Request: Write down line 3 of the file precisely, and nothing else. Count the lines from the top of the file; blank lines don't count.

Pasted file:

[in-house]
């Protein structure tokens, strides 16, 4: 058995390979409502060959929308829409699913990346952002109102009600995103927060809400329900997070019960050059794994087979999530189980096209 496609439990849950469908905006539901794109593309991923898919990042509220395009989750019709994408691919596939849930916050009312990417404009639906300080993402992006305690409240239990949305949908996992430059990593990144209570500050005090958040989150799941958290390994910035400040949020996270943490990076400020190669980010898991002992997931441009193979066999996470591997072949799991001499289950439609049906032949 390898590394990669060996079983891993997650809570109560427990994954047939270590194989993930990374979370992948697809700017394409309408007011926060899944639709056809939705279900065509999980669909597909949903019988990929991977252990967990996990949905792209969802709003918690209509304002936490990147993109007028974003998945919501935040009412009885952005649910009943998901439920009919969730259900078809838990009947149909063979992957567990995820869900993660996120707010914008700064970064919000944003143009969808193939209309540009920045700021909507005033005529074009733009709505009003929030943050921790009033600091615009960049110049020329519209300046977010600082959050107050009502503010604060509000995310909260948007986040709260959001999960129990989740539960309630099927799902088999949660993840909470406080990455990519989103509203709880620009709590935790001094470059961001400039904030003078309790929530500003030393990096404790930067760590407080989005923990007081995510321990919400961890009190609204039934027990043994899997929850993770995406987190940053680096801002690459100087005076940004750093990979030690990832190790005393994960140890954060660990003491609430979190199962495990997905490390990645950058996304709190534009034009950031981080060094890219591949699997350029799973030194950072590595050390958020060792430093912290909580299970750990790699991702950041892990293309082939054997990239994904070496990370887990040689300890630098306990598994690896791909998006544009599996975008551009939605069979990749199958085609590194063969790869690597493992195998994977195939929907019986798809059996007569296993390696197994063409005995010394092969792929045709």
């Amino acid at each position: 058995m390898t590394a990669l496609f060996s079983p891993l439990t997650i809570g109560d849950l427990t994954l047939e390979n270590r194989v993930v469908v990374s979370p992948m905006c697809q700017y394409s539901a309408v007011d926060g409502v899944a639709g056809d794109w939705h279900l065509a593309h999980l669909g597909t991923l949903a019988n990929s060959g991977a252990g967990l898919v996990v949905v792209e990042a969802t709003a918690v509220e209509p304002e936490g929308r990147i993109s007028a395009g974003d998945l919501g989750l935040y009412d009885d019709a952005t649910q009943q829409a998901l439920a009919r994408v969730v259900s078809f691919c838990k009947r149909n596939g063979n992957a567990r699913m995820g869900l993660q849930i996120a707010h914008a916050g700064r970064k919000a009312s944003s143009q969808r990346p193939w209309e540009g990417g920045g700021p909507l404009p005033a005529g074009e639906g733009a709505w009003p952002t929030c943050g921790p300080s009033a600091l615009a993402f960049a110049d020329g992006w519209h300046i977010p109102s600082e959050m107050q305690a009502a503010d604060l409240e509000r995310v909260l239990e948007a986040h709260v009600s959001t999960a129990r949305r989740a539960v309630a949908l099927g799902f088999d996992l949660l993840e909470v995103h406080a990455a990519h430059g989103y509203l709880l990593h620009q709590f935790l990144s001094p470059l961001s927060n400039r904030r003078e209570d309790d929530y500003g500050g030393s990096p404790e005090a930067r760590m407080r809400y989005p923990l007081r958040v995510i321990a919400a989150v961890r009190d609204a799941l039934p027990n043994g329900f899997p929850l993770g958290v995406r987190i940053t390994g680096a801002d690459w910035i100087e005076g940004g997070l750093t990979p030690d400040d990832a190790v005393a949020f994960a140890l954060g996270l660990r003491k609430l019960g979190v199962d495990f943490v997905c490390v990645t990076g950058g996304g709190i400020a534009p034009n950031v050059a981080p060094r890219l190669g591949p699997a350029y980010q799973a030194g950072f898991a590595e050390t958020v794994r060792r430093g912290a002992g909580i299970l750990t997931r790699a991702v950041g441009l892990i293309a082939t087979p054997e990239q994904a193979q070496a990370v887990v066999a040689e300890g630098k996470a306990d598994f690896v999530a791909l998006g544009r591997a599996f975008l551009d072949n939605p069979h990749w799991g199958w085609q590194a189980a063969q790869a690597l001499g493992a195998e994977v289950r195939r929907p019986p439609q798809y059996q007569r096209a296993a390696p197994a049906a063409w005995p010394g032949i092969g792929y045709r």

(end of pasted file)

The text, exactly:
């Amino acid at each position: 058995m390898t590394a990669l496609f060996s079983p891993l439990t997650i809570g109560d849950l427990t994954l047939e390979n270590r194989v993930v469908v990374s979370p992948m905006c697809q700017y394409s539901a309408v007011d926060g409502v899944a639709g056809d794109w939705h279900l065509a593309h999980l669909g597909t991923l949903a019988n990929s060959g991977a252990g967990l898919v996990v949905v792209e990042a969802t709003a918690v509220e209509p304002e936490g929308r990147i993109s007028a395009g974003d998945l919501g989750l935040y009412d009885d019709a952005t649910q009943q829409a998901l439920a009919r994408v969730v259900s078809f691919c838990k009947r149909n596939g063979n992957a567990r699913m995820g869900l993660q849930i996120a707010h914008a916050g700064r970064k919000a009312s944003s143009q969808r990346p193939w209309e540009g990417g920045g700021p909507l404009p005033a005529g074009e639906g733009a709505w009003p952002t929030c943050g921790p300080s009033a600091l615009a993402f960049a110049d020329g992006w519209h300046i977010p109102s600082e959050m107050q305690a009502a503010d604060l409240e509000r995310v909260l239990e948007a986040h709260v009600s959001t999960a129990r949305r989740a539960v309630a949908l099927g799902f088999d996992l949660l993840e909470v995103h406080a990455a990519h430059g989103y509203l709880l990593h620009q709590f935790l990144s001094p470059l961001s927060n400039r904030r003078e209570d309790d929530y500003g500050g030393s990096p404790e005090a930067r760590m407080r809400y989005p923990l007081r958040v995510i321990a919400a989150v961890r009190d609204a799941l039934p027990n043994g329900f899997p929850l993770g958290v995406r987190i940053t390994g680096a801002d690459w910035i100087e005076g940004g997070l750093t990979p030690d400040d990832a190790v005393a949020f994960a140890l954060g996270l660990r003491k609430l019960g979190v199962d495990f943490v997905c490390v990645t990076g950058g996304g709190i400020a534009p034009n950031v050059a981080p060094r890219l190669g591949p699997a350029y980010q799973a030194g950072f898991a590595e050390t958020v794994r060792r430093g912290a002992g909580i299970l750990t997931r790699a991702v950041g441009l892990i293309a082939t087979p054997e990239q994904a193979q070496a990370v887990v066999a040689e300890g630098k996470a306990d598994f690896v999530a791909l998006g544009r591997a599996f975008l551009d072949n939605p069979h990749w799991g199958w085609q590194a189980a063969q790869a690597l001499g493992a195998e994977v289950r195939r929907p019986p439609q798809y059996q007569r096209a296993a390696p197994a049906a063409w005995p010394g032949i092969g792929y045709r």